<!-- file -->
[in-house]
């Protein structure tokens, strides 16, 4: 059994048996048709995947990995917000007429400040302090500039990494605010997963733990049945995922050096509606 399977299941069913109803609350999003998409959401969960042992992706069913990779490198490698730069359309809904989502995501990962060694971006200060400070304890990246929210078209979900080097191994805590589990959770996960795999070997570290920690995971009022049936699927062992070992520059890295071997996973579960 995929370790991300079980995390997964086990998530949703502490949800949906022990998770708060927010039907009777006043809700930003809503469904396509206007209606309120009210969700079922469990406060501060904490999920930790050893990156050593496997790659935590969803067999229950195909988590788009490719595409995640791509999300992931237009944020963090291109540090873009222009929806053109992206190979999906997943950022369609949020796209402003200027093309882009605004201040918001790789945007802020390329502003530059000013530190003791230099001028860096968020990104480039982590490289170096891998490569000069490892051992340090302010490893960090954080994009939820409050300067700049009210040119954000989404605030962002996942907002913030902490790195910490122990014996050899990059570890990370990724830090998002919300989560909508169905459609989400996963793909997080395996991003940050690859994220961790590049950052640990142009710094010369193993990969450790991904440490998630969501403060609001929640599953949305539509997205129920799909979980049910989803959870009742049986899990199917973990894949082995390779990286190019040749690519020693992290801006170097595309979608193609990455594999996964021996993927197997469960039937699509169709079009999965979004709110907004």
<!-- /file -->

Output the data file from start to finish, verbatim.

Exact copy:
[in-house]
């Protein structure tokens, strides 16, 4: 059994048996048709995947990995917000007429400040302090500039990494605010997963733990049945995922050096509606 399977299941069913109803609350999003998409959401969960042992992706069913990779490198490698730069359309809904989502995501990962060694971006200060400070304890990246929210078209979900080097191994805590589990959770996960795999070997570290920690995971009022049936699927062992070992520059890295071997996973579960 995929370790991300079980995390997964086990998530949703502490949800949906022990998770708060927010039907009777006043809700930003809503469904396509206007209606309120009210969700079922469990406060501060904490999920930790050893990156050593496997790659935590969803067999229950195909988590788009490719595409995640791509999300992931237009944020963090291109540090873009222009929806053109992206190979999906997943950022369609949020796209402003200027093309882009605004201040918001790789945007802020390329502003530059000013530190003791230099001028860096968020990104480039982590490289170096891998490569000069490892051992340090302010490893960090954080994009939820409050300067700049009210040119954000989404605030962002996942907002913030902490790195910490122990014996050899990059570890990370990724830090998002919300989560909508169905459609989400996963793909997080395996991003940050690859994220961790590049950052640990142009710094010369193993990969450790991904440490998630969501403060609001929640599953949305539509997205129920799909979980049910989803959870009742049986899990199917973990894949082995390779990286190019040749690519020693992290801006170097595309979608193609990455594999996964021996993927197997469960039937699509169709079009999965979004709110907004």